Breast cancer treatment
A patient generally first goes through a staging process to see if s/he can benefit from local treatment. Staging makes use of clinical, imaging and pathological assessment to make a best guess by the physician. If the cancer has spread beyond the breast and the lymph nodes then it is classified as Stage 4 or metastatic cancer and requires mostly systemic treatment.
Medical specialty professional organizations recommend against a physician's use of PET scans, CT scans, or bone scans when staging early breast cancer with low risk for metastasis.The rationale is that there is no evidence which shows that extra testing results in better outcomes for a patient, but a patient who does receive tests against the consensus of professionals in the field is more likely to receive invasive procedures, overutilization of medical services, unnecessary radiation exposure, and experience misdiagnosis.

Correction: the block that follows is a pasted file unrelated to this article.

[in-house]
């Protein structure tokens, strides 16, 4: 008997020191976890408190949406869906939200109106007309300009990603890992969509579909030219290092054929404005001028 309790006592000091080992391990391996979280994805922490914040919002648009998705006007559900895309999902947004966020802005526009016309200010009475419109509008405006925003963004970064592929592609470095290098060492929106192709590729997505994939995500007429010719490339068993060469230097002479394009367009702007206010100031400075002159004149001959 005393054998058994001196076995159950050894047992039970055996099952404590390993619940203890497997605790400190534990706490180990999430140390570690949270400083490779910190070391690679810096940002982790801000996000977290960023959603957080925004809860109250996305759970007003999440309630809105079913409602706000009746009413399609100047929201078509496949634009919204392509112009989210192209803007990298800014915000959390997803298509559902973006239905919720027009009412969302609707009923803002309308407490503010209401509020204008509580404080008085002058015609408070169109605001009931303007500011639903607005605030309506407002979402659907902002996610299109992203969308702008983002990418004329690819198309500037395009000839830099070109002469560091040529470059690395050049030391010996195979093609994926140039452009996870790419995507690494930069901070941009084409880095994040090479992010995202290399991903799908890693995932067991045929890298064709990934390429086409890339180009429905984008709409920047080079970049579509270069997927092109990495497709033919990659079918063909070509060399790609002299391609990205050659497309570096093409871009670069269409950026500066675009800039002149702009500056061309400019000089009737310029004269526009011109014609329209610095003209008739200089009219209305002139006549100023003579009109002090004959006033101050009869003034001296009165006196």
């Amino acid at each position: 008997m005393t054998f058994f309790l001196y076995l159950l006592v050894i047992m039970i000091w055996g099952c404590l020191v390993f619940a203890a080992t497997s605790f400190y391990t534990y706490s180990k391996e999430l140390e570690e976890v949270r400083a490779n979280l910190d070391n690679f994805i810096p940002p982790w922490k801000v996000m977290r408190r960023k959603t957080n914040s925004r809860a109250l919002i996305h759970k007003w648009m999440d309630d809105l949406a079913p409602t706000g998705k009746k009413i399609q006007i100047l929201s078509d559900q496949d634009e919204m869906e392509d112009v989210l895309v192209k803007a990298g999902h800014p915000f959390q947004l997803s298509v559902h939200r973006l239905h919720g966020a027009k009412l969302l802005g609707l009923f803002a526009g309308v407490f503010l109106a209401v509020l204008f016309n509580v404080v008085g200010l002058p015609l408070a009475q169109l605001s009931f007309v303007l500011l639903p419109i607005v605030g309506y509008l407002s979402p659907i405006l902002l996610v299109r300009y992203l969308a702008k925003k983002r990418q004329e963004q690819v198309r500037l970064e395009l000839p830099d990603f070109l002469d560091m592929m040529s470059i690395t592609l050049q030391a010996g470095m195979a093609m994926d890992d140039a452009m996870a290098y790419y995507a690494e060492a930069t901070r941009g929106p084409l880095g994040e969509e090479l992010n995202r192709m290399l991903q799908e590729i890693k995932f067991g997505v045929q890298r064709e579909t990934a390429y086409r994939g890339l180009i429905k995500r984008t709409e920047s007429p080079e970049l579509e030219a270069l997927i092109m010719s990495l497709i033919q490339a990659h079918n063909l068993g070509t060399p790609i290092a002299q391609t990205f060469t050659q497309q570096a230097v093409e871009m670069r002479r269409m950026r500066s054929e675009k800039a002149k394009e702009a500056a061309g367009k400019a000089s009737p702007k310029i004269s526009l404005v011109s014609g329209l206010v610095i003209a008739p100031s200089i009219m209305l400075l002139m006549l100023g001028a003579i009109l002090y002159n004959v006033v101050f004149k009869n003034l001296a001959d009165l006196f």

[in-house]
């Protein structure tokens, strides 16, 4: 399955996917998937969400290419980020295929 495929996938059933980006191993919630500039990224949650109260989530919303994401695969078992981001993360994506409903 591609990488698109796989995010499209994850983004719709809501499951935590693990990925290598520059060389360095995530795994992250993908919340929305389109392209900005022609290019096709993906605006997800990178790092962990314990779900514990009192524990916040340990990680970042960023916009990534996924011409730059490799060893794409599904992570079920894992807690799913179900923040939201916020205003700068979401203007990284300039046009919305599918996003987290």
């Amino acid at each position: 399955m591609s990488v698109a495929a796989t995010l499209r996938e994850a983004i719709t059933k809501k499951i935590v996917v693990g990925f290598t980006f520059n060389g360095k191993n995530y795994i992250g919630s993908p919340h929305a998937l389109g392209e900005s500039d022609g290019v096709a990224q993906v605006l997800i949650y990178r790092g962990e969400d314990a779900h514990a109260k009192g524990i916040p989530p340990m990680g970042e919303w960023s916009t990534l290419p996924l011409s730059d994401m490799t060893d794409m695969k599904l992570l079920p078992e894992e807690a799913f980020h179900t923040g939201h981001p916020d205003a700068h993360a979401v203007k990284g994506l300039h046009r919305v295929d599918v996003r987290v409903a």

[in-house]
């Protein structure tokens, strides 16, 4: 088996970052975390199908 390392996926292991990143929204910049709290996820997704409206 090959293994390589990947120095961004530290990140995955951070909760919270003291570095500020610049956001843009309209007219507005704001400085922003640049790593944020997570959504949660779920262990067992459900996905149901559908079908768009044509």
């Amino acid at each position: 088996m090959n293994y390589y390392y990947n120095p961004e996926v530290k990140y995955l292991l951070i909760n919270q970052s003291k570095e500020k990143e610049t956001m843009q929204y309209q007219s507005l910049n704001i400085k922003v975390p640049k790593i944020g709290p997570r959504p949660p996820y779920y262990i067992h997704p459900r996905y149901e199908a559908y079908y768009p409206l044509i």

Breast cancer treatment takes different approaches depending on the conditions. The mainstay of breast cancer treatment is surgery when the tumor is localized, followed by chemotherapy (when indicated), radiotherapy, and, for ER-positive tumours, adjuvant hormonal therapy (with tamoxifen or an aromatase inhibitor). Management of breast cancer is undertaken by a multidisciplinary team based on national and international guidelines. Depending on clinical criteria (age, type of cancer, size, presence or absence of metastasis) patients are roughly divided to high risk and low risk cases, with each risk category following different rules for therapy. Treatment possibilities include radiation therapy, chemotherapy, hormone therapy, and immune therapy.
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